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Two weeks after Cyclone Pam tore through Vanuatu, we’ve completed our initial assessment of the needs of animals affected by the disaster and we’ve been delivering urgent aid to those that are suffering.

We’ve seen multiple animal injuries and deaths from falling trees and structures. Our vets have also treated pre-existing conditions made worse by the Category Five storm.



But for the surviving animals, it’s the growing food shortage that poses the biggest threat across multiple islands reeling in the wake of the worst disaster of this kind in decades.

In Lokopui village on the northern tip of Epi Island, we met with church leader David Sam, 35, who told us not since 1951 had they experienced a disaster even approaching this scale of destruction. He said that Cyclone Pam was the worst they had ever suffered.



Thankfully no one in Lokopui were hurt during the storm, but sadly one of the village’s sows was killed by falling tree, and more than ten chickens lost their lives in the chaos. With no shelter big enough to accommodate all the animals, they were set free from their tethers and pens to try and survive the night on their own.



In the days that followed, one of the village puppies developed a fatal respiratory disease – a problem we’d seen in other villages around the island.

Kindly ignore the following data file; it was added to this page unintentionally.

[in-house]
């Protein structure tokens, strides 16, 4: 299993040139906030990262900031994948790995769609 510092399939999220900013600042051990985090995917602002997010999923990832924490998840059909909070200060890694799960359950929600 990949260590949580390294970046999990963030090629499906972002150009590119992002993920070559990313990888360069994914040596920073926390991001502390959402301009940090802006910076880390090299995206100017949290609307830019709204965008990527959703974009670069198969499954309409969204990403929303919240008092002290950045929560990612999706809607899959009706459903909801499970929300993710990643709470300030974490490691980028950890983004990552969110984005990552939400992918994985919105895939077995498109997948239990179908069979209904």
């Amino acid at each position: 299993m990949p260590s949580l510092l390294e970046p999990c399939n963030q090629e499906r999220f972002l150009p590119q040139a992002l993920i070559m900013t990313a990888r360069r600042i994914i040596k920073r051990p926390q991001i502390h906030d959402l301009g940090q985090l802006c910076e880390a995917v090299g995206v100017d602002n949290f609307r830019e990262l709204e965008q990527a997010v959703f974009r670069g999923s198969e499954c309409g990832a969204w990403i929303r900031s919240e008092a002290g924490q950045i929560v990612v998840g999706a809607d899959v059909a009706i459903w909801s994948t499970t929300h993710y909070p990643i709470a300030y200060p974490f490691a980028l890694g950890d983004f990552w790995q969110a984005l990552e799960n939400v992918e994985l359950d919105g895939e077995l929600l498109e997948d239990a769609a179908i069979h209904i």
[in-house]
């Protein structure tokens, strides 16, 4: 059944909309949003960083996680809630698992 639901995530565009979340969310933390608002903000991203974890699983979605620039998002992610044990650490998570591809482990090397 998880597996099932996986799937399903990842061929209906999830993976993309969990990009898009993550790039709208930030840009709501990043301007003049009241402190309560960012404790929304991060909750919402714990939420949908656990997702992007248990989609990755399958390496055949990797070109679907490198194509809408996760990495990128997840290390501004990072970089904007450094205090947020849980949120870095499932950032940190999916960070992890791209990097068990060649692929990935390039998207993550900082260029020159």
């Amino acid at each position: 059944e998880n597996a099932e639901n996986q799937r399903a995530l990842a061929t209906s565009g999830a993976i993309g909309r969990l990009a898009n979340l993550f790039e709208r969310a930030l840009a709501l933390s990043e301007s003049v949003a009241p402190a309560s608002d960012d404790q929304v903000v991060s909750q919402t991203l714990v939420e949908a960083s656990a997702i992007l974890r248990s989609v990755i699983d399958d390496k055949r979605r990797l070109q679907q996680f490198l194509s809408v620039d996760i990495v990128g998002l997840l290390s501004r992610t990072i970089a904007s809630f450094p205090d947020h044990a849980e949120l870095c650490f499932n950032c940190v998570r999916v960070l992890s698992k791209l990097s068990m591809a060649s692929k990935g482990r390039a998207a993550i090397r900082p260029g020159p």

David’s 80-year-old mother, Nadi, spoke emotionally about the dire situation she and her community were facing.

“Our lives are destroyed,” said Nadi. The cyclone’s destructive winds have wiped out the crops the people and animals of Lokopui rely on to survive. “How do we get our food or our lives back?”



The food situation here is rapidly becoming critical. Many animals are staying alive only by eating the remaining coconuts in Lokopui and rural communities across dozens of islands. We’ve advised farmers to spread these out as much as they can until our emergency feed arrives.



In two weeks, the food will run out for the animals. People and animals all over the country are facing this problem of food security. Eighty percent of families in Vanuatu rely on their animals and crops for their livelihoods. When the cyclone damaged those crops, the situation was made even more terrible.

Protecting animals in the wake of a disaster is critical to safeguard their welfare and help communities rebuild. World Animal Protection is helping protect animals in Vanuatu by delivering emergency feed for animals that are in desperate need.



You can help World Animal Protection send supplies for the communities in need by making a donation, here.

This post originally appeared on World Animal Protection’s Animals in Disasters blog.